Book Report: 'Edible,' amplified
Edible: A Celebration of Local Foods
By Tracey Ryder and Carole Topalian
Wiley, 2010, $29.95
Flip through the pages of “Edible,” and a fairly utopian picture of American food emerges. Land and sea are sustainably harvested, producers, chefs and growers look happy in their work and even the farm animals seem content.
But the book provides a real snapshot of 65 communities across the country and in Canada and Europe. They are identified by the independently run, regional food magazines that make up Edible Communities Inc., a Santa Fe, N.M., company founded in 2002 by co-authors Tracey Ryder and Carole Topalian.
Topalian is the photographic journalist who spent the past six years shooting the images in “Edible,” while Ryder watched over the book’s evolution for almost three years. Although the book could have been a compilation from the magazines, about 75 percent of the material and 50 percent of the recipes are new.
The first section provides those colorful, beautiful images and profiles of local heroes: the Thacher family of Ojai, Calif., who bring us Pixie tangerines and Vaniglia Sanguigno blood oranges; Mary Forstbauer, a biodynamic farmer in Vancouver, B.C.; Tanya Cauthen of Belmont Butchery in Richmond (written by Washington food writer Alexandra Greeley); and the Seed Savers Exchange in the Iowa River Valley.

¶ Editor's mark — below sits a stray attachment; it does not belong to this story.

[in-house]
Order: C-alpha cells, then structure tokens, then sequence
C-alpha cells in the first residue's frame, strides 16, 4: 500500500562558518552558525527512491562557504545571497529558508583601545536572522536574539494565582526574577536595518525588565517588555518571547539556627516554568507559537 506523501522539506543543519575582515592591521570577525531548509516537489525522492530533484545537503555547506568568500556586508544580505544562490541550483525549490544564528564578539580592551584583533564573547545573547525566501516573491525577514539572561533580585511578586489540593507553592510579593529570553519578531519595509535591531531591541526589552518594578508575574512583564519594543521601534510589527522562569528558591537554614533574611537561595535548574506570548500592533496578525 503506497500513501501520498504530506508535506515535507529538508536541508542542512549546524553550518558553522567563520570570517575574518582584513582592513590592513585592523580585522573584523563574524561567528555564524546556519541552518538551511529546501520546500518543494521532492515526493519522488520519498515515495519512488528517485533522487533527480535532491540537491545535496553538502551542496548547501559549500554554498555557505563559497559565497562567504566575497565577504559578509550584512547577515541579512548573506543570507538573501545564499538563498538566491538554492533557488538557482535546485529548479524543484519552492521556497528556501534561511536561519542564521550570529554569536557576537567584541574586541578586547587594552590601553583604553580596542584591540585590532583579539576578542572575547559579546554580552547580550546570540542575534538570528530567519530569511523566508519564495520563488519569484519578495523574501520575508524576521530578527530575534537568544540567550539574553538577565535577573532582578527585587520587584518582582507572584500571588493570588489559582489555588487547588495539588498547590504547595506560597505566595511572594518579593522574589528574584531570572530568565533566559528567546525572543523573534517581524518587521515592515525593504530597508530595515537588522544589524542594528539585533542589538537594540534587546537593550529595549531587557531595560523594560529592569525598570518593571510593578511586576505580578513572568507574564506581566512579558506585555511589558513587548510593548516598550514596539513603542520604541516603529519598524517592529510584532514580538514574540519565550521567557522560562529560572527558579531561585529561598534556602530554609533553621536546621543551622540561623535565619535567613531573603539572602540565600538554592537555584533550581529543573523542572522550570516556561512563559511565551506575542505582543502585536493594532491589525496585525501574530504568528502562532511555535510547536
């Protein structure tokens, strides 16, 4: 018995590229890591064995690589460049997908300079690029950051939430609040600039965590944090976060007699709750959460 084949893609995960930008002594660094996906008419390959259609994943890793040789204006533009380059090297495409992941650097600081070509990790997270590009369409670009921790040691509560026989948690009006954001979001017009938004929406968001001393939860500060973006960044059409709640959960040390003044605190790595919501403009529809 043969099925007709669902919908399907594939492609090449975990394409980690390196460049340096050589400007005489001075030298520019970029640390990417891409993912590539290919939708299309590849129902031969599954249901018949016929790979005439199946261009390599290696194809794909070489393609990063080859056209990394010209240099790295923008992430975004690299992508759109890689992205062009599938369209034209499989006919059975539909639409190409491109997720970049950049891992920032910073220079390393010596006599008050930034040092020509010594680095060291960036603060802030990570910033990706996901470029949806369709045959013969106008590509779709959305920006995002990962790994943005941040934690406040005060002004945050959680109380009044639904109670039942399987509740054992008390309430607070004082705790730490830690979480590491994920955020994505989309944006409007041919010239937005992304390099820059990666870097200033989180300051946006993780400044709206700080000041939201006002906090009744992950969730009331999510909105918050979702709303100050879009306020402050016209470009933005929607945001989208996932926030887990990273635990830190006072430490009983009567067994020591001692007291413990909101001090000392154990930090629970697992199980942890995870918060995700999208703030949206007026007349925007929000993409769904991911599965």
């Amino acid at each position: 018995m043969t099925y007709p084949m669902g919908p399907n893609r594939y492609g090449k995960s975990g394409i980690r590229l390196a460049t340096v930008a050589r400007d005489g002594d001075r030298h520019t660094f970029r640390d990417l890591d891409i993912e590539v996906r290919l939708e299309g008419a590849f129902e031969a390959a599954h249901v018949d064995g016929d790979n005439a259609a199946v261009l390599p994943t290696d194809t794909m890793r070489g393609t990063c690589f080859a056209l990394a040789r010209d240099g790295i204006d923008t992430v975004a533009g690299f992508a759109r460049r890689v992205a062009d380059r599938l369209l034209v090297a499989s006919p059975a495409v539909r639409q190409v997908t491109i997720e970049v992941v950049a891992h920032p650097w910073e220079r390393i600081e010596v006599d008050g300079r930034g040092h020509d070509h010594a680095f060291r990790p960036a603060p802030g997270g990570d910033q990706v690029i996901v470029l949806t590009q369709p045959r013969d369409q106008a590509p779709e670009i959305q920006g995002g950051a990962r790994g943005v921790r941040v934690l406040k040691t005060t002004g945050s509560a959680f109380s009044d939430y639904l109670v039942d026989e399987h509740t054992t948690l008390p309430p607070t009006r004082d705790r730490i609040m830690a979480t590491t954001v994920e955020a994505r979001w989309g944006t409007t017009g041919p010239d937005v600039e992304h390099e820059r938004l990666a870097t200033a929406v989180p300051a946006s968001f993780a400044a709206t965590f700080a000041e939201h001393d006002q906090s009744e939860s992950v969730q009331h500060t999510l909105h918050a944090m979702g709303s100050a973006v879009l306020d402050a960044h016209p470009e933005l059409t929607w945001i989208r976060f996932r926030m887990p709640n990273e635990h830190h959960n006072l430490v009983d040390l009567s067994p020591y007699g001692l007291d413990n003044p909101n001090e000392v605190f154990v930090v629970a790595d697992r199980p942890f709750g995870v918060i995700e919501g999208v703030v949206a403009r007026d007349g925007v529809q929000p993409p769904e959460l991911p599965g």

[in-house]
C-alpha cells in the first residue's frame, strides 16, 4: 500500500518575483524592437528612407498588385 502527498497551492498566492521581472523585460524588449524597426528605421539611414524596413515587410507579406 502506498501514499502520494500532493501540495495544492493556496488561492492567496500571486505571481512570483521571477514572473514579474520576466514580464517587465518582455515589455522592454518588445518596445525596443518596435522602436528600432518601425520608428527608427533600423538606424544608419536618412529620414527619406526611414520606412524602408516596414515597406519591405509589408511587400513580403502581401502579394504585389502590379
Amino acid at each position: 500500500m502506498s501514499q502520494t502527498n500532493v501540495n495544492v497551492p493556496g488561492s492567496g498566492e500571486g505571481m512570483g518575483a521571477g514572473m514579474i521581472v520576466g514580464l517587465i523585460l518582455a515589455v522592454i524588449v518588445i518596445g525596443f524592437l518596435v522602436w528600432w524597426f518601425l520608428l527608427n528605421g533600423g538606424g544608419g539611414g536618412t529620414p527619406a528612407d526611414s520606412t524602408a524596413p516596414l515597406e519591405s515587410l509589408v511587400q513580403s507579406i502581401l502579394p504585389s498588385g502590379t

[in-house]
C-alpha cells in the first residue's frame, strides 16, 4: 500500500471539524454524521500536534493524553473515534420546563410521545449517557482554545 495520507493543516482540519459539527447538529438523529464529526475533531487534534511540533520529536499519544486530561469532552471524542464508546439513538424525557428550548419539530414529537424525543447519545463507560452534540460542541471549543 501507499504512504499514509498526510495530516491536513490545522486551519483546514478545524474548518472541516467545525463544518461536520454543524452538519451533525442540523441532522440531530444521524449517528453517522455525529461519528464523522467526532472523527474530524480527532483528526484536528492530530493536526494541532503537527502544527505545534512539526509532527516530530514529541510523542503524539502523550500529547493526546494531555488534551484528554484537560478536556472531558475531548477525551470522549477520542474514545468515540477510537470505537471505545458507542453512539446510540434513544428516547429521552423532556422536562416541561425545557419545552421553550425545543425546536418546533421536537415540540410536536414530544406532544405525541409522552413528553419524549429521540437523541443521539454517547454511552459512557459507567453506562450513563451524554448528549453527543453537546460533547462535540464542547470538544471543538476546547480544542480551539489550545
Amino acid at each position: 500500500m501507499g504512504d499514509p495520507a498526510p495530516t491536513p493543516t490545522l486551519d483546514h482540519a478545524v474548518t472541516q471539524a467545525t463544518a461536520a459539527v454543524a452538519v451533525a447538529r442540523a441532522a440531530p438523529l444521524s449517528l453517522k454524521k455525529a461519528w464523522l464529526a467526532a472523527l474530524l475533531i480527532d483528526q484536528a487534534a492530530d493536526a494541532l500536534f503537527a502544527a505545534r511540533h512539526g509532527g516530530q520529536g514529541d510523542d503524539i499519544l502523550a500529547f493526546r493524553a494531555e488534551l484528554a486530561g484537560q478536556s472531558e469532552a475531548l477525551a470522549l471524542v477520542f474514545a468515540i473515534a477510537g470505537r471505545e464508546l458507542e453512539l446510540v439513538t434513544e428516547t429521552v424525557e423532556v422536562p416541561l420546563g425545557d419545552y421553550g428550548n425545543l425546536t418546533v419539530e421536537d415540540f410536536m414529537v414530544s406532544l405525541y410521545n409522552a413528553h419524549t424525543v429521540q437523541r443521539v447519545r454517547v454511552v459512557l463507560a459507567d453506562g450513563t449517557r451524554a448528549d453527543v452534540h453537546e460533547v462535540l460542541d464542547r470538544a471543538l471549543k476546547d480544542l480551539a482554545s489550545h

The cumulative effect of reading their stories is more powerful than following the discourse from today’s food elite. There’s good stuff going out there, and “Edible” can help you find it. Sources listed at the end of chapter as “People, places, things” offer further mentions of activists, dietitians, restaurateurs and vintners.
Recipes fill the book’s second section and are seasonally organized. Just about every one of them is contained on a single page, which is good. But the type size is pretty darn small. Luckily, the titles are inviting and large enough to see. We found the Pineapple Gazpacho was as bright and delicious as it sounds. Bay-Scented Chicken With Figs, Aspen Tri-Tip Roast and Persimmon Rum Cake help prove the point, don’t they?
The book adds depth to a growing Edible franchise that includes radio and podcasts from food luminaries such as Deborah Madison and Tom Philpott. Television can’t be far behind.
-- Bonnie Benwick
P.S. The Washington area has been Edible-less since the fall of 2009, when Edible Chesapeake ceased publication. Tracey Ryder says she hopes that a locally owned and operated Edible Baltimore, D.C. and/or Richmond magazine will start up by the end of 2010.
The Food Section
June 2, 2010; 7:00 AM ET
Categories: Books | Tags: Bonnie Benwick, Books
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